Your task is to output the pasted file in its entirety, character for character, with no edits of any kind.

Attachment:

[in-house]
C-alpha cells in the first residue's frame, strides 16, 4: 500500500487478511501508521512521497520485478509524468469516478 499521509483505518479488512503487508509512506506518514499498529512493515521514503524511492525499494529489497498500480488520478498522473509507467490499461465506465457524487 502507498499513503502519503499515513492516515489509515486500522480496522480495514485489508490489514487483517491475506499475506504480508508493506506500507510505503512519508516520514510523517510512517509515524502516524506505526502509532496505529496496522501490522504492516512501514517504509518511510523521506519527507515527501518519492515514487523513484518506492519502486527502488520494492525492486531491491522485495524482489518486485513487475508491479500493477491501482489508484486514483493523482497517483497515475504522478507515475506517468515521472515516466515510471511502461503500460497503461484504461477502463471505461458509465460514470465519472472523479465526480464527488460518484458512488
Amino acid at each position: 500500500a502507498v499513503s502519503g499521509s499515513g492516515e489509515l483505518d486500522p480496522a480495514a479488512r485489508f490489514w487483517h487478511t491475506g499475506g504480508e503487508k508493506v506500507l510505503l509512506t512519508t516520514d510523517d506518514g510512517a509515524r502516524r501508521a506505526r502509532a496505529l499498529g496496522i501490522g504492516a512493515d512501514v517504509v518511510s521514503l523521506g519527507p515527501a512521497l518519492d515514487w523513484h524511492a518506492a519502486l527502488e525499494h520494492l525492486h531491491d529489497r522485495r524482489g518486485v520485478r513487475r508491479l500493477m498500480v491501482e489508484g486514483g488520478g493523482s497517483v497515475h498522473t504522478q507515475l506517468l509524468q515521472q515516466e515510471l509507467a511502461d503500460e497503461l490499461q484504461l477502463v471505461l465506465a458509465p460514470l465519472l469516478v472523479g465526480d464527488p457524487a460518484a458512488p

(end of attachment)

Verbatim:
[in-house]
C-alpha cells in the first residue's frame, strides 16, 4: 500500500487478511501508521512521497520485478509524468469516478 499521509483505518479488512503487508509512506506518514499498529512493515521514503524511492525499494529489497498500480488520478498522473509507467490499461465506465457524487 502507498499513503502519503499515513492516515489509515486500522480496522480495514485489508490489514487483517491475506499475506504480508508493506506500507510505503512519508516520514510523517510512517509515524502516524506505526502509532496505529496496522501490522504492516512501514517504509518511510523521506519527507515527501518519492515514487523513484518506492519502486527502488520494492525492486531491491522485495524482489518486485513487475508491479500493477491501482489508484486514483493523482497517483497515475504522478507515475506517468515521472515516466515510471511502461503500460497503461484504461477502463471505461458509465460514470465519472472523479465526480464527488460518484458512488
Amino acid at each position: 500500500a502507498v499513503s502519503g499521509s499515513g492516515e489509515l483505518d486500522p480496522a480495514a479488512r485489508f490489514w487483517h487478511t491475506g499475506g504480508e503487508k508493506v506500507l510505503l509512506t512519508t516520514d510523517d506518514g510512517a509515524r502516524r501508521a506505526r502509532a496505529l499498529g496496522i501490522g504492516a512493515d512501514v517504509v518511510s521514503l523521506g519527507p515527501a512521497l518519492d515514487w523513484h524511492a518506492a519502486l527502488e525499494h520494492l525492486h531491491d529489497r522485495r524482489g518486485v520485478r513487475r508491479l500493477m498500480v491501482e489508484g486514483g488520478g493523482s497517483v497515475h498522473t504522478q507515475l506517468l509524468q515521472q515516466e515510471l509507467a511502461d503500460e497503461l490499461q484504461l477502463v471505461l465506465a458509465p460514470l465519472l469516478v472523479g465526480d464527488p457524487a460518484a458512488p